Calls for an annual measure of quality of work in the UK

A report released by the Measuring Job Quality Working Group calls for government to annually monitor the quality of work in the UK, including job security, workplace mental health and support offered by employers.

In response to the Taylor Review of Modern Working Practices, published in 2017, the Measuring Job Quality Working Group was formed. The group is jointly led by the Royal Society for the Encouragement of Arts, Manufactures and Commerce (RSA) and Carnegie UK Trust.

The report recognises that whilst there are record levels of employment, workers are in jobs where their skills are under-utilised, they are working too many or too few hours, and they are often experiencing excessive workplace pressure. This in turn is significantly impacting on people’s quality of life and wellbeing.

The report sets out that government should release a set of national job quality metrics, according to the CIPD’s seven job quality dimensions. These include terms of employment, pay and benefits, health, safety and psychological wellbeing, job design, social support and cohesion, voice and representation, and work/life balance.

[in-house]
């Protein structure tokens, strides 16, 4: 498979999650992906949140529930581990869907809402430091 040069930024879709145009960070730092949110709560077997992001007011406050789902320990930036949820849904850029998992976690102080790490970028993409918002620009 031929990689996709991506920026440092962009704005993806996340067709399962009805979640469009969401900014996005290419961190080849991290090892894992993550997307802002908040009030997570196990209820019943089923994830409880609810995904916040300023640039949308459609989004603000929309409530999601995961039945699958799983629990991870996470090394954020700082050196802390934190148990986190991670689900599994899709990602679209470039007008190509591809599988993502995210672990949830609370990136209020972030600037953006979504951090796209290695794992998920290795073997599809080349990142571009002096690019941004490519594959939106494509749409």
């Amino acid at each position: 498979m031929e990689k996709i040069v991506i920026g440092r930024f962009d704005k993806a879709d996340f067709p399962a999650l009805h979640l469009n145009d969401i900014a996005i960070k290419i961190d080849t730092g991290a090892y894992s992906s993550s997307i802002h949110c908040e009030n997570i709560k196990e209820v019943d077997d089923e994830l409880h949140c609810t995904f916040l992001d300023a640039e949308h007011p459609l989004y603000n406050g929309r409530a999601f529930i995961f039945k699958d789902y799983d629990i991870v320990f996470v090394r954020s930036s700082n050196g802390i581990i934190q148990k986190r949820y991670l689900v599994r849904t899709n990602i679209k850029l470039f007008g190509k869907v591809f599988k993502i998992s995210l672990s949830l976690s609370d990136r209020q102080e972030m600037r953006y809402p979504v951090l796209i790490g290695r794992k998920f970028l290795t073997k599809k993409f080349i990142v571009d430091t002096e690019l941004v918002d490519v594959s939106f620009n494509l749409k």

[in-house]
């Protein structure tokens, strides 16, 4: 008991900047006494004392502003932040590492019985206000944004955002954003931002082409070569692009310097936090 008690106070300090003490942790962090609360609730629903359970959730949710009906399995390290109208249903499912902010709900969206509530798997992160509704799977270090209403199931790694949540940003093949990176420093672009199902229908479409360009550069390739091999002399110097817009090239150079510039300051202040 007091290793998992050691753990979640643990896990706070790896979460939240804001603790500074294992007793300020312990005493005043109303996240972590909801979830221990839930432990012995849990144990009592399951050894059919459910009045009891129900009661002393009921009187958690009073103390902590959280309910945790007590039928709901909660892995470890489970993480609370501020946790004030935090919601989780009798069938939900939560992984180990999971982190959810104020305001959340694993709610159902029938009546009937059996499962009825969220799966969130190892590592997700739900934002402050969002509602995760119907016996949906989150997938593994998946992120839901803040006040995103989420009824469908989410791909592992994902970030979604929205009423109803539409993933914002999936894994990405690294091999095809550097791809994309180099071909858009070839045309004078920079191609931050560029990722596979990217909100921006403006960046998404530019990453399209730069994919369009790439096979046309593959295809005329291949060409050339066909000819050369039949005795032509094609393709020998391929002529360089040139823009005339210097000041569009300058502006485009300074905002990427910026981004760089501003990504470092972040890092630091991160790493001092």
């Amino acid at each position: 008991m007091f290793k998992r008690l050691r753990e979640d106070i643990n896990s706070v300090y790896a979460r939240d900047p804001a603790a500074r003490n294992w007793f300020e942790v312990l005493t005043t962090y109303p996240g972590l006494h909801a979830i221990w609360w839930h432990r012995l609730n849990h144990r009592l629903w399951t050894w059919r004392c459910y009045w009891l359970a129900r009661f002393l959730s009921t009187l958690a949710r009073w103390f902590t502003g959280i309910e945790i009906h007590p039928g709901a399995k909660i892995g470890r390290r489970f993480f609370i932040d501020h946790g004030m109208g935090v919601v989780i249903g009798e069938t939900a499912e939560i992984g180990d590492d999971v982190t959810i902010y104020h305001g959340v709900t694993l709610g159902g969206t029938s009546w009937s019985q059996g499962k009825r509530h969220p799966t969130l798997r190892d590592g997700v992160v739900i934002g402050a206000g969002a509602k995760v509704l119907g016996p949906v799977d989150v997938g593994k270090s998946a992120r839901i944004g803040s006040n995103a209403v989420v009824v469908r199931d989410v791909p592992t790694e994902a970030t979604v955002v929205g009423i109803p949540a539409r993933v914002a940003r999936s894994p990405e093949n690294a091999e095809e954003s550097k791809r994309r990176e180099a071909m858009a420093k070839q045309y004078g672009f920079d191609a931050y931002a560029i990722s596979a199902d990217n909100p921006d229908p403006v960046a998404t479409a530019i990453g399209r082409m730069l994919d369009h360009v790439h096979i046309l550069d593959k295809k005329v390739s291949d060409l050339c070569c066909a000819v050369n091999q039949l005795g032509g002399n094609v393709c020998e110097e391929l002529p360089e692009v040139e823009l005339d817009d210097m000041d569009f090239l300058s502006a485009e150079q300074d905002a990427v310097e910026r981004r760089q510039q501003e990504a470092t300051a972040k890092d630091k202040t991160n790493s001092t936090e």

Matthew Taylor, chief executive of the RSA, said that high employment levels do not give the whole picture:

“A focus on record employment levels and the quantity of work only tells us so much: we do not know whether workers feel happy, well treated, have opportunities for progression, work the number of hours they want to, or feel they have control over their working lives.”

Martyn Evans, chief executive of Carnegie UK Trust, added that in-work poverty and job security is escalating:

“Today the numbers in work in the UK are at a record high but the quality of that work has come under scrutiny. There are unprecedented levels of in-work poverty and growing work insecurity and inequality.”

“Effective job quality measurement will tell us more about the reality and complexity of work, and its impact on quality of life for citizens. It will tell us what people across the UK experience in work and what their views are.”